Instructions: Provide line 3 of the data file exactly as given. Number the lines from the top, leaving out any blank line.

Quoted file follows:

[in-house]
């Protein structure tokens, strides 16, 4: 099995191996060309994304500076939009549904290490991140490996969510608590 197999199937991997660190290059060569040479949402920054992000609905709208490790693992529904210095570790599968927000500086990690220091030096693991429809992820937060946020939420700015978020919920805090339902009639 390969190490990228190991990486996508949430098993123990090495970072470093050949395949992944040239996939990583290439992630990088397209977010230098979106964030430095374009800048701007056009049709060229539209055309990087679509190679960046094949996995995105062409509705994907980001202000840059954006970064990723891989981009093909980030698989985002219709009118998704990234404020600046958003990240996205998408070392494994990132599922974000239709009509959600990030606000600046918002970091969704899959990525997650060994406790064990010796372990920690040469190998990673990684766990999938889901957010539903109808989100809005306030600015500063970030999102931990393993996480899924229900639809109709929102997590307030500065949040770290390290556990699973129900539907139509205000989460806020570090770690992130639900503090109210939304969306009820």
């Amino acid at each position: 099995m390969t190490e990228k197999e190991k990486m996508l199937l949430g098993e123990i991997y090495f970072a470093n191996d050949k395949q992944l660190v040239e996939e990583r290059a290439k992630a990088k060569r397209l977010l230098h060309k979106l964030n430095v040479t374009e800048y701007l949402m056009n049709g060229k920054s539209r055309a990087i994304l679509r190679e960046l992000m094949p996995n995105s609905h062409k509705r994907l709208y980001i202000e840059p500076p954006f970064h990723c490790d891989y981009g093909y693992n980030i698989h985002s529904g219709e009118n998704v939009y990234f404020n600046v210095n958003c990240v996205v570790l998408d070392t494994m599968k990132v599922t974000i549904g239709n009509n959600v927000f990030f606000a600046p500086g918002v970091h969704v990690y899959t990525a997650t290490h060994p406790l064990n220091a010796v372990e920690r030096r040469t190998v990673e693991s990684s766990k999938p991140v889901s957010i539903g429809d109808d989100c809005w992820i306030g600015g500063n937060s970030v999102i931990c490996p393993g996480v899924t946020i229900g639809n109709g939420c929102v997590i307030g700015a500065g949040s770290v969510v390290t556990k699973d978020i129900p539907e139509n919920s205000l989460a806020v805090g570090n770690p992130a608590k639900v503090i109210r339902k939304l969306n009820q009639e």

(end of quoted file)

């Amino acid at each position: 099995m390969t190490e990228k197999e190991k990486m996508l199937l949430g098993e123990i991997y090495f970072a470093n191996d050949k395949q992944l660190v040239e996939e990583r290059a290439k992630a990088k060569r397209l977010l230098h060309k979106l964030n430095v040479t374009e800048y701007l949402m056009n049709g060229k920054s539209r055309a990087i994304l679509r190679e960046l992000m094949p996995n995105s609905h062409k509705r994907l709208y980001i202000e840059p500076p954006f970064h990723c490790d891989y981009g093909y693992n980030i698989h985002s529904g219709e009118n998704v939009y990234f404020n600046v210095n958003c990240v996205v570790l998408d070392t494994m599968k990132v599922t974000i549904g239709n009509n959600v927000f990030f606000a600046p500086g918002v970091h969704v990690y899959t990525a997650t290490h060994p406790l064990n220091a010796v372990e920690r030096r040469t190998v990673e693991s990684s766990k999938p991140v889901s957010i539903g429809d109808d989100c809005w992820i306030g600015g500063n937060s970030v999102i931990c490996p393993g996480v899924t946020i229900g639809n109709g939420c929102v997590i307030g700015a500065g949040s770290v969510v390290t556990k699973d978020i129900p539907e139509n919920s205000l989460a806020v805090g570090n770690p992130a608590k639900v503090i109210r339902k939304l969306n009820q009639e």